External ear infections (swimmer's ear) in a person with diabetes may become cellulitis, with severe swelling of the external ear canal (malignant otitis externa). Malignant otitis externa may spread deep into the ear and the skull bone. This may cause permanent hearing loss. A diabetic with worsening external ear infection should seek urgent care. The diagnosis often requires a computed tomography (CT) scan to evaluate the skull around the ear. An ear, nose, and throat surgeon is often involved in treatment, but usually it can be treated with antibiotics, and no surgery is needed.

The blood flow of the nose and upper lip drains back into the veins of the skull. Cellulitis around the nose may very rarely spread to cause infected blood clot in these veins (cavernous sinus thrombosis). This is life-threatening. Signs and symptoms of cavernous sinus thrombosis include headache, high fever, loss of consciousness, and bulging of one or both eyes.

Is It Possible to Prevent Cellulitis?

  • It is very important to keep your skin clean by practicing good personal hygiene.
  • If you notice pain or discomfort from an area of the skin, check to see what it looks like. If it appears inflamed and progresses from one day to the next, you will most likely need treatment.
  • Avoid situations that may injure your skin, especially if you have swelling from circulatory problems.
  • If you have circulatory problems and the skin is dry, keep it moisturized to avoid cracking.
  • Wear sturdy, well-fitting shoes or slippers with loose-fitting cotton socks. Avoid walking barefoot in areas where you do not have a good idea about what you are walking on, for example, in garages, on a littered beach, or in the woods.
  • If you do injure your skin, wash the area with soap and water and check to make sure that the injury is getting better over the next several days.
  • Certain injuries may be at greater risk factors for infection than others. You may need to have a tetanus vaccine. Be sure to contact your doctor if you have injuries such as these:
    • Animal or human bites
    • Puncture injuries deeper than a ½ inch, such as stepping on a nail
    • Crushed tissue that bleeds, burns that blister, frostbite, or deep injuries with dirt in them
    • Injuries in contact with fresh water or sea water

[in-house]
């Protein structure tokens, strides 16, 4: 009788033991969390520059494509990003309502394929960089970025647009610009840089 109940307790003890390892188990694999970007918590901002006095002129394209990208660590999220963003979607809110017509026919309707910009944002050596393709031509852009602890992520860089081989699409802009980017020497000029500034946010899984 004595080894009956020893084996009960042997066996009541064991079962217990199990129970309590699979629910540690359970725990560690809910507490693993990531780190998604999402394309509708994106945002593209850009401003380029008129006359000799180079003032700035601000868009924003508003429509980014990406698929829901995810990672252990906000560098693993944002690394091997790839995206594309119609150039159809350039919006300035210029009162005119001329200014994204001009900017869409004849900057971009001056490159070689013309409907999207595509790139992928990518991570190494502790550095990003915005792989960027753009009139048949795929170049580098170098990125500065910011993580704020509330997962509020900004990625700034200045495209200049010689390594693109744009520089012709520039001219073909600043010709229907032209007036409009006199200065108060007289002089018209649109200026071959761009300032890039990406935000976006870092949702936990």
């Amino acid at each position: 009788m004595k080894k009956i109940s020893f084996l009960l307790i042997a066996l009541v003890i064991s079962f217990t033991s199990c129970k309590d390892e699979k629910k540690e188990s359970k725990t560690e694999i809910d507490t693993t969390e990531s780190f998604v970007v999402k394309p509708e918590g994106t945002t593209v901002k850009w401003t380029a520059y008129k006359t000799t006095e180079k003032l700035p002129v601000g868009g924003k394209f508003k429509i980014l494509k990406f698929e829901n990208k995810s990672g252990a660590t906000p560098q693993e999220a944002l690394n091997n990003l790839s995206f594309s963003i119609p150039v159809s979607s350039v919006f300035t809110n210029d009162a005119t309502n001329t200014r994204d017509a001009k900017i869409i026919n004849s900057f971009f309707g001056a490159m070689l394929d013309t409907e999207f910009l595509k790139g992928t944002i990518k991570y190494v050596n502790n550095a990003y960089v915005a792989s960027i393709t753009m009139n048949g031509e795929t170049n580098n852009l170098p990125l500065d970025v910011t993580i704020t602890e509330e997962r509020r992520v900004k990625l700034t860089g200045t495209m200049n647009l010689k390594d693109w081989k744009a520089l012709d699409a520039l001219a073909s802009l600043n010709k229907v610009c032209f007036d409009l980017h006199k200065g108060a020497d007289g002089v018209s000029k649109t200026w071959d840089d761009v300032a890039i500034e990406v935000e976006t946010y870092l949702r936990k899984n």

• Find out if you have diabetes or other significant medical conditions, such as liver or kidney disease. These conditions may be present without symptoms. Follow your doctor's instructions for management of these conditions.
  • Talk to your doctor if you have swelling in your limbs that does not go away.

What Is the Prognosis of Cellulitis?

Most people respond to the antibiotics in two to three days and begin to show improvement. In rare cases, the cellulitis may progress to a serious illness by spreading through the bloodstream. Some forms of severe cellulitis may require surgery and leave a person with scarring. Rarely, cellulitis can be life-threatening.

Reviewed on 11/17/2017

REFERENCES:

Al-Niaimi, F., and N. Cox. "Cellulitis and lymphoedema: a vicious cycle." Journal of Lymphoedema 4.2 (2009): 38-42.

Halilovic, J., B.H. Heintz, and J. Brown. "Risk factors for clinical failure in patients hospitalized with cellulitis and cutaneous abscess." J Infect 65.2 Aug. 2012: 128-134.

Harrington, John N. "Orbital Cellulitis." Medscape.com. Mar. 11, 2016. <http://emedicine.medscape.com/article/
1217858-overview>.

Mandell, Gerald L., John E. Bennett, and Raphael Dolin, eds. Mandell, Douglas, and Bennett's Principles and Practice of Infectious Diseases, 8th Edition. Philadelphia, PA: Churchill Livingstone Elsevier, 2015.

United States. Centers for Disease Control and Prevention. "Necrotizing Fasciitis: A Rare Disease, Especially for the Healthy." Apr. 17, 2015. <http://www.cdc.gov/
Features/NecrotizingFasciitis/index.html>.